Tasmanian Times

The individual has always had to struggle to keep from being overwhelmed by the tribe. If you try it, you will be lonely often, and sometimes frightened. No price is too high for the privilege of owning yourself. ~ Friedrich Nietzsche

The individual has always had to struggle to keep from being overwhelmed by the tribe. If you try it, you will be lonely often, and sometimes frightened. No price is too high for the privilege of owning yourself. ~ Friedrich Nietzsche

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TFGA welcomes government move on hemp

Tasmanian farmers today welcomed the state government’s expressed resolve to facilitate the island’s potentially lucrative industrial hemp growing industry by removing unnecessary red tape that has so far hindered its development.

Tasmanian Farmers and Graziers Association chief executive Jan Davis said this had been a potential industry going nowhere despite a 2012 Legislative Council recommendation that the government remove unnecessary red tape to allow it to proceed.

Hemp is cultivated in Australia and New Zealand under strict licensing arrangements. It is used to make fibre, textiles, paper and building materials. Hemp seeds and oil are used in health bars, salad oils, non-soy tofu, non-dairy cheeses and as an additive to baked goods as well as being used as the whole seed, raw or roasted.

New Zealand permits hemp seed oil to be sold as a food, but Australia does not. It still has to be approved by all states and the national government under COAG arrangements. This is despite the fact that in 2012 FSANZ recommended for the second time the lifting of restrictions on the use of hemp for food production. The federal government has again delayed a decision on this matter, now saying they will not make a finding until January 2015.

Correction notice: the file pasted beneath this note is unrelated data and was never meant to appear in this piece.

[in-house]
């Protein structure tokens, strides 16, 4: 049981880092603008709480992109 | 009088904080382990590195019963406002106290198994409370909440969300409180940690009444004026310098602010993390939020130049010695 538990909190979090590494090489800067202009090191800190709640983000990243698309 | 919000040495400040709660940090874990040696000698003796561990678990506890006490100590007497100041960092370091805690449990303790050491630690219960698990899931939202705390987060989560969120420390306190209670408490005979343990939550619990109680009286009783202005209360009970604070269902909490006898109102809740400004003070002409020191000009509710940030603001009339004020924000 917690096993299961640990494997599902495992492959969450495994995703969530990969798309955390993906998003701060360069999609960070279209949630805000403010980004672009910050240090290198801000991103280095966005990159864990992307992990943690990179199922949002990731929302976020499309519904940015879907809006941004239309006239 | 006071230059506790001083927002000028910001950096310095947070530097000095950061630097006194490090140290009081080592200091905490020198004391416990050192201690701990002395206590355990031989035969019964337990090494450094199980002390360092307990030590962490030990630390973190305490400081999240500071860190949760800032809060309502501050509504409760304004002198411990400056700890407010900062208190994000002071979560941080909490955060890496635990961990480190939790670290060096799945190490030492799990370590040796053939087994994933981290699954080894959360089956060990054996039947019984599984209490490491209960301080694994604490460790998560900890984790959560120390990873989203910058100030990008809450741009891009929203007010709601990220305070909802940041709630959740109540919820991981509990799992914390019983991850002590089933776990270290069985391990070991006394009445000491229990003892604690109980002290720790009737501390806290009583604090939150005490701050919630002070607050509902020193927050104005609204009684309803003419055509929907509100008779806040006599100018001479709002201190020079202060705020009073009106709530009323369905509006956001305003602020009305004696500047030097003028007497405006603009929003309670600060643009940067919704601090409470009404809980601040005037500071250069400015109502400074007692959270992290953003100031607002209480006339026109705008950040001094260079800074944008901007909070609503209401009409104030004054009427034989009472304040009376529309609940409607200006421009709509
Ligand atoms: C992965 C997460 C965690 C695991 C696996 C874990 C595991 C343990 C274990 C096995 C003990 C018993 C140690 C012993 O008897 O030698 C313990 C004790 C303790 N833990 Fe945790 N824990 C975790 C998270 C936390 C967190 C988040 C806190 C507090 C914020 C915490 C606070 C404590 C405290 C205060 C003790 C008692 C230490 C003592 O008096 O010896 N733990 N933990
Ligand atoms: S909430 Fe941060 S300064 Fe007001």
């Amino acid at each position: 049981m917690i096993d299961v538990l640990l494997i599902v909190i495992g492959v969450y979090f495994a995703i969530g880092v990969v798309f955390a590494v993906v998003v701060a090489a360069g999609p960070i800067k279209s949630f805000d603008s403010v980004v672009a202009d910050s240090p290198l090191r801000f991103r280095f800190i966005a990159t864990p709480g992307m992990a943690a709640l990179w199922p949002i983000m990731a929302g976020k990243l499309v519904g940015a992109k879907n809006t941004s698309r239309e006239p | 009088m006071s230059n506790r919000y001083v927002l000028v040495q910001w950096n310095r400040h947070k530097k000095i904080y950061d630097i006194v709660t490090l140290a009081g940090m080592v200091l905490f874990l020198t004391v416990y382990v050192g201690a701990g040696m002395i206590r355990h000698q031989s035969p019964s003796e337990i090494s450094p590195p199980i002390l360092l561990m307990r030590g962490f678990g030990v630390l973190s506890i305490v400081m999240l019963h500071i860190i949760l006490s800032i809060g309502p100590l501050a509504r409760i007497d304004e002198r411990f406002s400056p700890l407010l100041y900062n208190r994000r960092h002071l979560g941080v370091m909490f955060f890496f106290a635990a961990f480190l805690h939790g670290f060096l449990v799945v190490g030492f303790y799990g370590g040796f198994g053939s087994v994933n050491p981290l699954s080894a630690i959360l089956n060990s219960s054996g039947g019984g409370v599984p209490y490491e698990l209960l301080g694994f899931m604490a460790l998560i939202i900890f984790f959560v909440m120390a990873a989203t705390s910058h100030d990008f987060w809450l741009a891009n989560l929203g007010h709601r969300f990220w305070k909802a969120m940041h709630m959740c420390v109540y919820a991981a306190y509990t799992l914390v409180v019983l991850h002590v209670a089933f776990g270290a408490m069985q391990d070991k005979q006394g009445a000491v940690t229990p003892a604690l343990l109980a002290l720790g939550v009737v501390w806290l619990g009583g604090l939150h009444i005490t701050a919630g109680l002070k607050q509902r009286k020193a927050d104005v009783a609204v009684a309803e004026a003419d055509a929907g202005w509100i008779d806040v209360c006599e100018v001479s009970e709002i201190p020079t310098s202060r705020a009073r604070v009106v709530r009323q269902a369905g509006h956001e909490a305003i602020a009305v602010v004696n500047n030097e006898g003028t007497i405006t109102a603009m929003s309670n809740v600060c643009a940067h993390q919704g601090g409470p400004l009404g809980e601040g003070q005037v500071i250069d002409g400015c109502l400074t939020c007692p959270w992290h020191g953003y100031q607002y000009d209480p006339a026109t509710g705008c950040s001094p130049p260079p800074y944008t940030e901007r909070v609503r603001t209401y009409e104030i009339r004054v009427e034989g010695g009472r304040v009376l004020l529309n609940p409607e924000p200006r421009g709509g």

“Tasmania has about 100 ha under cultivation, mainly in the north and north-west,” Ms Davis said. “Yet there is far too much state-based regulation and red tape for farmers to be able to do this profitably. There are more rules covering hemp than there are for growing opium poppies. It’s ridiculous,” she said.

“And we need it to clear COAG restrictions on use of hemp for food products as a matter of urgency. This lengthy procrastination on what is a straightforward matter is unacceptable.”

Ms Davis said removal of prohibitions on production of hemp seed and oil products would provide Tasmanian farmers with a greater range of potential products and encourage more to consider growing it commercially.

“We have shown we can grow poppies safely; and we know we can grow hemp successfully too,” she said.

“Of course, people must realise that growing industrial hemp for food and fibre is an entirely different matter to producing medicinal cannabis, the subject of the latest debate.

“Our view is that we should remove the unjustifed constraints on the industrial hemp industry before we start thinking about production of medicinal cannabis,” Ms Davis said.
Tasmanian Farmers and Graziers Association chief executive Jan Davis

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